Wearing only a single long-sleeve shirt, no base layer, and fresh socks I started back up the climb, moving slow at first, then chugging faster through the switchbacks like a tiny engine who thought he could. On the way I realized that I had totally missed out on checking Mineral Springs. Thought the trail would go right past it, turns out it crosses below and then climbs above and around. Not about to backtrack now. As I neared the top of the ridge I was surprised to see a wilderness boundary sign. It only took five miles and two hours, but I was in the Mazatzal Wilderness proper.
Now I was on the tall ridge that sits between Mineral Creek and Dennis Creek. All I had to do was take it up to the shoulder of North Peak. So far the trail had been incredibly easy to follow, with none of the overgrowth or washouts that I had expected to find in this remote area. Perhaps that nastiness was waiting for me further up. Even as I turned west again and followed the top of the ridge the brush was pushed back, tread well-defined, and helpful cairns were placed at regular intervals. This was almost too simple.
An hour later and it was obvious that someone had been doing a lot of work on this trail. Most of the climb was done and the trail was over 6000' high now, well into manzanita territory. Yet the trail was still wide and easy to follow. There was more deadfall now, charred remains of forest fires strewn across the path, forcing me to hop over and sidestep around. I can't complain too much. This was way easier than I imagined my morning would be.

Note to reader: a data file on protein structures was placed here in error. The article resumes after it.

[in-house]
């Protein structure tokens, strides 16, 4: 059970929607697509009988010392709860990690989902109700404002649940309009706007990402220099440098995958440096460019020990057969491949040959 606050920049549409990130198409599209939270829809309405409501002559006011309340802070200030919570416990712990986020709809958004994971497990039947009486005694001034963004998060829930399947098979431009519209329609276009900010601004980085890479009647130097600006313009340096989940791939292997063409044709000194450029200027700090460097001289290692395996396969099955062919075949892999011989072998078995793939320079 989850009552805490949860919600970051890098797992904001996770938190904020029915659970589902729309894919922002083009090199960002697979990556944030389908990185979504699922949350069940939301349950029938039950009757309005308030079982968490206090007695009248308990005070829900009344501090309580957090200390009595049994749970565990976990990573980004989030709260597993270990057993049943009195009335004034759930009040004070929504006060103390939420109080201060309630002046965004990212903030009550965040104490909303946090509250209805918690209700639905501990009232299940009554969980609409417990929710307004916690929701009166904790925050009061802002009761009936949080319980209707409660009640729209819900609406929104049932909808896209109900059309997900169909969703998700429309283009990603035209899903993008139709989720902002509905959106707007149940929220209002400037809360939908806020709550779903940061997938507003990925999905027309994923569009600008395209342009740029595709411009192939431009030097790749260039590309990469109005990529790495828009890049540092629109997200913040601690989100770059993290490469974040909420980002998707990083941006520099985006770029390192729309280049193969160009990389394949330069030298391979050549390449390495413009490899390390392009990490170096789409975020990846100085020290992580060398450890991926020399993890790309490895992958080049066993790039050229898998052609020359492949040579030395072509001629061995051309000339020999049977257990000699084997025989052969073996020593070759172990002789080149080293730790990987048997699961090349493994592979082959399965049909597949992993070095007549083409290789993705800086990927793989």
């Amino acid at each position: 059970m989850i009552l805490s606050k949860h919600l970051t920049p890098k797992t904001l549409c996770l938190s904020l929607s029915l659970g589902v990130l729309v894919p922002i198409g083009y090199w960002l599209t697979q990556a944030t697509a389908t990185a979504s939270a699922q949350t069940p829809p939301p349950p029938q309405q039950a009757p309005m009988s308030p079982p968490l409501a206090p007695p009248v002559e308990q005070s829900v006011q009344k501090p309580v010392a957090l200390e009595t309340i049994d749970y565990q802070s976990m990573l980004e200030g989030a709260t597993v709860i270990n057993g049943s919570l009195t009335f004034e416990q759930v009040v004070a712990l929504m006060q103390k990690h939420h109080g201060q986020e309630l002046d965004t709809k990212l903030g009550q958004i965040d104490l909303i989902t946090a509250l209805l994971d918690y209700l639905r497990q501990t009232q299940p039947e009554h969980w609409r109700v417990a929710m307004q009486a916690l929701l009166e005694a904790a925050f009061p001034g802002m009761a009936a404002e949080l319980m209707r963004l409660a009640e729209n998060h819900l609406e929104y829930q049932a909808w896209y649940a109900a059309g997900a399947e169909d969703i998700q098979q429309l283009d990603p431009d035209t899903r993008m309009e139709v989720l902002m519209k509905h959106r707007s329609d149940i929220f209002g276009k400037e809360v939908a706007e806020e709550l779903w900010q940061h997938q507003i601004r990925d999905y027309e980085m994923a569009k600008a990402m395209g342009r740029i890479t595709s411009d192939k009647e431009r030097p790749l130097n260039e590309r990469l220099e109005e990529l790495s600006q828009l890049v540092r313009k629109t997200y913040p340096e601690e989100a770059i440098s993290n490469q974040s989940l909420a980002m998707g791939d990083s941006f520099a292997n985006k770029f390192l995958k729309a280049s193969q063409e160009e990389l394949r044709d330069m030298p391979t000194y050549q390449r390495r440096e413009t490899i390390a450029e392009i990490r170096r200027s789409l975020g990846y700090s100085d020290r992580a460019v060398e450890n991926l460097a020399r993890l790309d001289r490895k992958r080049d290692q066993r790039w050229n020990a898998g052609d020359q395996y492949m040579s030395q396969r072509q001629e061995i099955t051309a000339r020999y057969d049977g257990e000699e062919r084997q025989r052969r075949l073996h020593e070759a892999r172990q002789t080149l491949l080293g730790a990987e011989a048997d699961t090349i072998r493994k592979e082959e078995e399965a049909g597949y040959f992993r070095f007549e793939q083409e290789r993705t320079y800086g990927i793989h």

North Peak was painfully close now, less than fifteen hundred feet above the trail. That was a stretch goal for me today. My primary goal was to complete the trails, to focus on the Mazatzal project, but a little bit of fun never hurt anyone. Technically I was ahead of schedule at this point. The going was easier than I thought it would be and my legs were doing better than I thought they would, especially after such a lengthy break from long hikes. As I debated the option I crested a small hill and saw a long, shallow swoop around the uppermost part of City Creek's basin.
The swoop was annoying yet inevitable. A gradual two hundred foot decline, southward detour, crossing over a tree-covered creek (that was dry), and then a hundred foot climb. That last climb wore on my legs more than it should have. Perhaps I wasn't as ready to tackle North Peak today after all. At the end of the swoop there was an exposed campsite just off the trail that I cut over to. The views were outstanding. Far to the north I could make out Humphrey's, the highpoint of Arizona, which had to be a few hundred miles to the north. First time I've been able to see that peak on a hike.